Wertheim National Wildlife Refuge

Site Description

  • State: New York
  • County: Suffolk
  • Ownership: Federal


  • Big Fish Creek Impoundment: 35 acres
  • Big Fish Creek Sub-impoundment: 7 acres

Ecology and Management

Wertheim National Wildlife Refuge encompasses 2,572 acres along the southern shore of Long Island and is part of the Long Island National Wildlife Refuge Complex. The lands were acquired in 1947 via the Migratory Bird Conservation Act and the Refuge Recreation Act (Long 2006). Two adjoining impoundments (totally over 70 acres) occur on the refuge. They were constructed in the 1980s along a tidal creek on the back side of a salt marsh fringing Long Island Sound. Water levels are currently managed by draining slowly in the spring to expose mudflats for migrating shorebirds and shallow waters for herons, and then raising levels slowly in the fall for the wintering waterfowl migration. Historically, wildlife food plants such as millet were planted in the impoundments. Phragmites encroachment is a concern and is actively managed by refuge staff.

The impoundments are host to a wide assortment of migrant shorebirds, long-legged waders, and waterfowl during migration (Long 2006). Refuge biologists have also documented several state-listed birds using the impoundments, including Northern Harrier, Pied-billed Grebe, Peregrine Falcon, Bald Eagle, Common Tern, and Least Tern. At least one Federally-listed species (Long-eared Bat) has been documented on the site.


Both impoundments are subjected to flooding and occasional saltwater intrusion during exceptionally strong storms and high tides. For example, during Hurricane Sandy, the dikes overtopped leading to significant erosion. Wertheim, along with several other National Wildlife Refuge sites in the Northeast, is participating in a regional USFWS effort to assess impoundment vulnerability.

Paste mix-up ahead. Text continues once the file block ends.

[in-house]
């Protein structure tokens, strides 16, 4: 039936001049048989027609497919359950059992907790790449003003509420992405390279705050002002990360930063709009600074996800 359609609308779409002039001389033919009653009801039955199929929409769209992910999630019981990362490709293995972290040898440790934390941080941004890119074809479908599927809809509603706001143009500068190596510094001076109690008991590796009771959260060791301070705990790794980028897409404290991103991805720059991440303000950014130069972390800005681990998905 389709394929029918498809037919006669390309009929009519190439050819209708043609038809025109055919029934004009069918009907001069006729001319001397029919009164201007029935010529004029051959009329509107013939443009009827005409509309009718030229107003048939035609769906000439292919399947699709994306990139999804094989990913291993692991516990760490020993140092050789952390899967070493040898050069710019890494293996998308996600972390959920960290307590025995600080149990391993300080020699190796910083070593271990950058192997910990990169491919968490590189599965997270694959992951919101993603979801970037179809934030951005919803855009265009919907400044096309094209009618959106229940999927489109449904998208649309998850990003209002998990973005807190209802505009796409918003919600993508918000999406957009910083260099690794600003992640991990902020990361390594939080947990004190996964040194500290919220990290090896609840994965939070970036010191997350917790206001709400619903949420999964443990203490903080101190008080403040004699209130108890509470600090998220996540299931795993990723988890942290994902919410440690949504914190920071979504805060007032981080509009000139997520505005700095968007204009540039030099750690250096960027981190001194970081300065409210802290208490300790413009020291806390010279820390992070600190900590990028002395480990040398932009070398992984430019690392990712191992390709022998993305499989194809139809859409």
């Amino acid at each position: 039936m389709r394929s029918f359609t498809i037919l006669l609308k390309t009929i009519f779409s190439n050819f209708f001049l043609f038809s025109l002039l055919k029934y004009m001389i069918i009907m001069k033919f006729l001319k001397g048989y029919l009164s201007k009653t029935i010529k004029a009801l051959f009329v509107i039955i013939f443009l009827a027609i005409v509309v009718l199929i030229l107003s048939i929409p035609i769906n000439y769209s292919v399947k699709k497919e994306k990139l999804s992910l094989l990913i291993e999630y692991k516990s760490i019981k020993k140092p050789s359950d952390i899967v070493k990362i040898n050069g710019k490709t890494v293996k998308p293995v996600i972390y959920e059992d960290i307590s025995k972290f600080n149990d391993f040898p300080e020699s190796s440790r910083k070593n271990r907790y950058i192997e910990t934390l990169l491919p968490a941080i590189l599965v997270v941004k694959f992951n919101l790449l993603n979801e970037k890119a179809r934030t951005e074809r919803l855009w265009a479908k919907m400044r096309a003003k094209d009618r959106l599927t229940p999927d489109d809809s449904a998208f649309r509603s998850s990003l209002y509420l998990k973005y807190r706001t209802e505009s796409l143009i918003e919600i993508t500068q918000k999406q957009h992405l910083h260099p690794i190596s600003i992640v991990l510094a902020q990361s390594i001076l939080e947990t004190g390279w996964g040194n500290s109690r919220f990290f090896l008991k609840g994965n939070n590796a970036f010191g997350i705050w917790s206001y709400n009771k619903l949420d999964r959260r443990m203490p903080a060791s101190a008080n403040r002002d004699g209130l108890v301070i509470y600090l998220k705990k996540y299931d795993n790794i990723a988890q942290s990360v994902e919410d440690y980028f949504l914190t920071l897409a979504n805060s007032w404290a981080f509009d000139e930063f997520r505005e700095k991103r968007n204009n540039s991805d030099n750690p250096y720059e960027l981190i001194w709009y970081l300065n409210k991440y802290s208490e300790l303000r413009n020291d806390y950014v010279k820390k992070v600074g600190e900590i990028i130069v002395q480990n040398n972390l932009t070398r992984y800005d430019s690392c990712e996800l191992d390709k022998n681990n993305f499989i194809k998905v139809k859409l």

Human Value

The Long Island Wildlife Refuge Complex, of which Wertheim NWR is a part, is within a 2 hour drive of nearly 14 million people and is visited by nearly 500,000 people per year (Long 2006). The exact number of annual visitors to Wertheim NWR (or to the impoundments specifically) is unknown, but there are several popular nature trails frequented by wildlife photographers.


We are grateful to Monica Williams (Wertheim NWR) for providing helpful information used on this page.

Literature Resources

Below is a list of articles describing research occurring at or near the impoundments:
  • Kinneary, J. J. 1993. Salinity relations of Chelydra serpentina in a Long Island estuary. Journal of Herpetology 27:441-446.
  • Kinneary, J. J. 1992. The effect of water salinity on growth and oxygen consumption of snapping turtle (Chelydra serpentina) hatchlings from an estuarine habitat. Journal of Herpetology 26:461-467.
  • Long, D. J. Long Island National Wildlife Refuge Complex Comprehensive Conservation Plan. Washington, D. C.: U. S. Fish and Wildlife Service; 2006.
  • Marks, M., B. Lapin, and J. Randall. 1993. Element stewardship abstract for Phragmites australis. The Nature Conservancy, Arlington.
  • Plattner, D. M., M. W. Eichholz, and T. Yerkes. 2010. Food resources for wintering and spring staging black ducks. The Journal of Wildlife Management 74:1554-1558.
  • Rochlin, I., M. E. Dempsey, S. R. Campbell, and D. V. Ninivaggi. 2008. Salt marsh as Culex salinarius larval habitat in coastal New York. Journal of the American Mosquito Control Association 24:359-367.